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Daily report for 27 August 2002


Delegates to the World Summit on Sustainable Development (WSSD) convened in two Partnership Plenaries to address agriculture and cross-sectoral issues. The Vienna setting convened in morning, afternoon and evening sessions to continue negotiations on outstanding paragraphs in the draft Plan of Implementation. The contact groups on means of implementation and institutional arrangements also continued their deliberations.


AGRICULTURE: Nkosazana Dlamini Zuma (South Africa) presided over and Jan Pronk, Special Envoy of the WSSD Secretary-General, moderated the Partnership Plenary, which included presentations by experts, commentary by resource persons and general discussion by delegations.

Presentations: M.S. Swaminathan, M.S. Swaminathan Research Foundation, highlighted agriculture’s role in guarding against poverty and the polarization of agribusiness and small-scale farming cultures. He called for trade policies that support micro-enterprises, value-added agricultural products, and retention of youth in farming. He urged the New Partnership for Africa’s Development (NEPAD) to include national community food banks, and the Group of Eight (G-8) to focus on achieving goals to foster sustainable agriculture in developed countries. Pedro Sanchez, Millennium Development Goals Hunger Task Force, stated that declining soil fertility in Africa is a leading cause of underproduction and hunger, and proposed remediating fertilizer deficiencies in small-scale ways by 2015. He recommended that small farmers grow high-value crops and that large-scale farmers grow lower-value crops such as grains. He suggested redirecting some of the US$1 billion per day spent on agriculture subsidies in North America and Europe to ending hunger and poverty in developing countries.

Panel Discussion: A number of resource persons expressed concern about free trade and subsidies, and one said subsidies help make up for low world prices and that market entry is as important as access. Speakers distinguished between agricultural workers and farmers; called for consideration of both on- and off-farm employment; and highlighted the role of women in addressing problems related to privatized water, genetic pollution and land tenure. Speakers noted that business partnerships could include cooperatives, national companies and multinationals. Speakers called for limiting patent protection, government protection of traditional farming, and elimination of the threat to indigenous communities and seeds from genetically-modified organisms.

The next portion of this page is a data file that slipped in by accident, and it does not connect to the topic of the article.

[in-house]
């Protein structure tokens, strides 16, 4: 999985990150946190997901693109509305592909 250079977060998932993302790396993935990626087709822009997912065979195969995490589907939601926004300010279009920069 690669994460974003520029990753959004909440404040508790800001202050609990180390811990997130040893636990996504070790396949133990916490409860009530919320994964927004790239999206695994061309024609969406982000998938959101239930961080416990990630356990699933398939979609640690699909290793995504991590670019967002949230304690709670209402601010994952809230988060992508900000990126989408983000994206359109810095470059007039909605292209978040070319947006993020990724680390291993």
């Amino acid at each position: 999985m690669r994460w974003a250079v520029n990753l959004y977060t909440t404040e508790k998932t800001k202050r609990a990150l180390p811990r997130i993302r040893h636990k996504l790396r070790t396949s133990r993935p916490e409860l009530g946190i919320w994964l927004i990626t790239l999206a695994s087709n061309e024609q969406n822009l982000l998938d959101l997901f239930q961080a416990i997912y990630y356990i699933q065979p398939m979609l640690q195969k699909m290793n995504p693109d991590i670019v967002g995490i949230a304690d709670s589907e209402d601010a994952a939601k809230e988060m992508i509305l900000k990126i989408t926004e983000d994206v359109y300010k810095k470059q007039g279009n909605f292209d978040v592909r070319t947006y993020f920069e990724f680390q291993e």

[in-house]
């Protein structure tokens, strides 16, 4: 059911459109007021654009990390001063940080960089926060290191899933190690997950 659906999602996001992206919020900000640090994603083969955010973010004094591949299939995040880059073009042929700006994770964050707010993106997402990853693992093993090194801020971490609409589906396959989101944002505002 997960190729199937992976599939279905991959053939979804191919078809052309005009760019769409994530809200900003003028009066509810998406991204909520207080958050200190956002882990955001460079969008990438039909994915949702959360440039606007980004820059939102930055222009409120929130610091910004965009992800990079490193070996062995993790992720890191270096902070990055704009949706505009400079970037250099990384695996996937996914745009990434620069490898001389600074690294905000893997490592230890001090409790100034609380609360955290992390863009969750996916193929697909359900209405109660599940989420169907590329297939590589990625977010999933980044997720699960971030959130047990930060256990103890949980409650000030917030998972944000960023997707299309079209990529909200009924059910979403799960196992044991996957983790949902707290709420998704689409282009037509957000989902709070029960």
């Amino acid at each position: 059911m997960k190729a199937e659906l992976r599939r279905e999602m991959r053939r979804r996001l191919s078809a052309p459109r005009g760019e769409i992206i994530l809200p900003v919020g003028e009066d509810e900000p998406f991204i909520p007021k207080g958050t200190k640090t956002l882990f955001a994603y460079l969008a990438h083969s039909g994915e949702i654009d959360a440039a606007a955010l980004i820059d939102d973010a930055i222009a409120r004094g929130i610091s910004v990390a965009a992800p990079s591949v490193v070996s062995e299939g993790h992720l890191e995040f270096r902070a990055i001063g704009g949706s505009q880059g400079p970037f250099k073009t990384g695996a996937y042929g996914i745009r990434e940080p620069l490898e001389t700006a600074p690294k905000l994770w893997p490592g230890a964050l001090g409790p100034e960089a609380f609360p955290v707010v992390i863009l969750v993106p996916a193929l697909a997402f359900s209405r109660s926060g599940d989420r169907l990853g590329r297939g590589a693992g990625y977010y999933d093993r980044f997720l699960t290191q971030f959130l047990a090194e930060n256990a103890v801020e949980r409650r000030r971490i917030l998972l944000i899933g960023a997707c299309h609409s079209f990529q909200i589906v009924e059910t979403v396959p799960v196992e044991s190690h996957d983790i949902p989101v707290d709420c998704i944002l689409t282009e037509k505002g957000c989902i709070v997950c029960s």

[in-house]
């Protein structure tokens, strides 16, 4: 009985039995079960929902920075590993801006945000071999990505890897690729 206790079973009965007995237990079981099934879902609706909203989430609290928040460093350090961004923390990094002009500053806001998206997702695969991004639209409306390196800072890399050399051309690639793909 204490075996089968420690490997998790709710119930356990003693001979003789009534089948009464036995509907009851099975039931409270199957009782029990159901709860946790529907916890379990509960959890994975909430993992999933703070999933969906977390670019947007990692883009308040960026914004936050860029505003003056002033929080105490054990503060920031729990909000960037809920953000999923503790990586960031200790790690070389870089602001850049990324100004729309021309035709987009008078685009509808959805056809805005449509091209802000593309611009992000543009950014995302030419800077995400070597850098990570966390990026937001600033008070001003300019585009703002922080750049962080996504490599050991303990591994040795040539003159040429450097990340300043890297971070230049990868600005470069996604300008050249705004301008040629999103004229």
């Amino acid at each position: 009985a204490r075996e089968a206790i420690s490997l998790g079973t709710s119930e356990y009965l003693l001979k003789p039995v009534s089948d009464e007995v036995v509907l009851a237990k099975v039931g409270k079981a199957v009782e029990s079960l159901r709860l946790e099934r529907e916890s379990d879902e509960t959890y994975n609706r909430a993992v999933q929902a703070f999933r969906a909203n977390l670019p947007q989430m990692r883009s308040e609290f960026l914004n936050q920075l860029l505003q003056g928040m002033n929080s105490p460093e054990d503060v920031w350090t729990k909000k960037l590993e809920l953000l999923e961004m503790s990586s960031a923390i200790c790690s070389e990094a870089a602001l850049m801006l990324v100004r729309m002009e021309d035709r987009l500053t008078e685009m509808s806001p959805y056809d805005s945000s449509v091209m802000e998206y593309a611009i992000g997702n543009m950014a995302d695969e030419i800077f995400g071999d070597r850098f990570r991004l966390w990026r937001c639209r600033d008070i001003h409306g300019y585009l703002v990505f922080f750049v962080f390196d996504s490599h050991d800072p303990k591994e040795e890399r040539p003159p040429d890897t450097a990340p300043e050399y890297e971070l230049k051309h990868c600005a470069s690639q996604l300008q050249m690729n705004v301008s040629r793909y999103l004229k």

Plenary Discussion: Pronk requested delegates to focus on issues relating to small farmers and governance issues in developed countries. Regarding small farmers, AUSTRIA, TANZANIA and the UK highlighted the importance of infrastructure development in rural areas. TANZANIA and the UK underscored the need for credit financing for small farmers. COTE D’IVORE and the UK stressed the importance of stabilizing land tenure, and SOUTH AFRICA called for land rights for women. The representative of BUSINESS AND INDUSTRY suggested focusing on economic empowerment.

On governance issues, CAPE VERDE, ETHIOPIA and MALAWI urged increased mobilization of resources in the developed world, and SYRIA urged technology transfer. Several countries highlighted the challenge of improved market access, and called for the reduction of subsidies in developed countries. TANZANIA, SENEGAL and the INDIAN MOVEMENT noted that while developing countries are required to phase out subsidies, developed countries continue providing subsidies to their farmers. The EC highlighted the need for new trade rules focused on increasing market access and decreasing trade-distorting support. The UK that OECD countries provide US$350 billion in subsidies per year, but said this signified the scope for improvement in market access. AUSTRALIA noted the benefits of ‘good subsidies’ such as those for research and development. ETHIOPIA stressed the need for international cooperation on food security and market stability. IRAQ noted the negative agricultural and environmental impacts of economic blockades. The CONSULTATIVE GROUP ON INTERNATIONAL AGRICULTURAL RESEARCH recommended focusing on research to find solutions.